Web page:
In all other channels, there are much more things in play. Your total product portfolio strengths, your commercial terms, your general support to customers, and therefore, you cannot take a direct read of the performance in VA into our general performance. And the world is big. We run our business in more than 100 countries. And adding all that together, VA is just one of many, many channels.

We have opened other fronts in the period. We have launched the Philips as one new important things -- that opened new opportunities that did not exist before. And so on -- it is a continuous total game across many geographies, many channels, many product segments.

I think what is most important to notice is a 12% unit growth that goes broad-based across the world and is a testament to the qualities and value of the many new products we continue to bring to market, including the latest Opn S and the Velox platform as well as product build in the mid-priced segment on the previous as well as many of our legacy products selling in typically lower price categories.

A real strong underlying unit momentum and ASP and product mix is always a consequence of many, many different things. And in the period, it has developed negative. But going forward, we expect a significant improvement in product mix and with that ASP.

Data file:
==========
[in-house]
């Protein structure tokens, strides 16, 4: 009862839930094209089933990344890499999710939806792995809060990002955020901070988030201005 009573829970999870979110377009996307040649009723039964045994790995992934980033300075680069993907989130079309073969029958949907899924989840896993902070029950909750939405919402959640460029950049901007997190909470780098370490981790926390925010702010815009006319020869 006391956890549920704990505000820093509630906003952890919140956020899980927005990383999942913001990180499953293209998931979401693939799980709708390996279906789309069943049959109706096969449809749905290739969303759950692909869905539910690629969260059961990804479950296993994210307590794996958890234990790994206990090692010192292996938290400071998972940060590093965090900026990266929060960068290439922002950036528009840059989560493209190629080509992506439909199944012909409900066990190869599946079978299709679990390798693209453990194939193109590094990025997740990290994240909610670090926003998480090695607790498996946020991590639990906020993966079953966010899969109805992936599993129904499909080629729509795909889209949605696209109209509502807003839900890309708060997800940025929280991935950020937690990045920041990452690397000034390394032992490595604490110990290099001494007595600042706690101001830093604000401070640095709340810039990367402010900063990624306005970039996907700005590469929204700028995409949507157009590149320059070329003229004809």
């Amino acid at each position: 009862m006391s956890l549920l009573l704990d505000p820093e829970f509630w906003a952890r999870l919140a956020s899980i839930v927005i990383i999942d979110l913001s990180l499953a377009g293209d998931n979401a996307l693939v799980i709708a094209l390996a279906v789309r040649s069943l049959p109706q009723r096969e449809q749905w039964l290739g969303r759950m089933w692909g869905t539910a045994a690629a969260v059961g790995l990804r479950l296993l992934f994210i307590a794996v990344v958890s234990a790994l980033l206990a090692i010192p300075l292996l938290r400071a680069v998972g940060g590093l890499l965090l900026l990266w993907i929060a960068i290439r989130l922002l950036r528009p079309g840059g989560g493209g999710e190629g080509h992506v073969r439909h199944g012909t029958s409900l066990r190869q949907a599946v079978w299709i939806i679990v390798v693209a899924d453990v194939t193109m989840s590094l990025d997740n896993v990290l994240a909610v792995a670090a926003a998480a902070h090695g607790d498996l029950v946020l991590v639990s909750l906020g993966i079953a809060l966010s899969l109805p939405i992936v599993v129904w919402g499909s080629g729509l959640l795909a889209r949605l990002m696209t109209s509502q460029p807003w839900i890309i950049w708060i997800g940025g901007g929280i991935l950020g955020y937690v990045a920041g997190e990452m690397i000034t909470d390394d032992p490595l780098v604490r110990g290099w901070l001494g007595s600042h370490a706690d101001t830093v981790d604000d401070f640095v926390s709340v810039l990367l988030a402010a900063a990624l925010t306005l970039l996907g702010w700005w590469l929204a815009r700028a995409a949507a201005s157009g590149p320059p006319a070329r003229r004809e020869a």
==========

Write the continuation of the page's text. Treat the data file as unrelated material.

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Annette Lykke, Handelsbanken Capital Markets AB, Research Division - Medtech Analyst [7]

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Can you sort of deny that you -- that outside the VA have been using ASPs to compete against Marvel whereas in the VA channel it's not an option to [regulate] On prices? And that might be also the explanation behind what you call the product mix and ASP effect.

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Søren Nielsen, Demant A/S - CEO, President & Member of Executive Board [8]

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There's no changes to pricing -- of course, the way rechargeability is priced in VA but is unchanged for previous is there is an additional cost for the accessories needed to charge it. You can see that as a package. So rechargeability lifts the ASP. A strong share of the category for rechargeable hearing aids will drive ASP up. So if anything, you can say the ASP is a key component to growth, and therefore, you will also see a different share in value development as to the unit development.

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Operator [9]

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Our next question comes from the line of Michael Jungling from Morgan Stanley.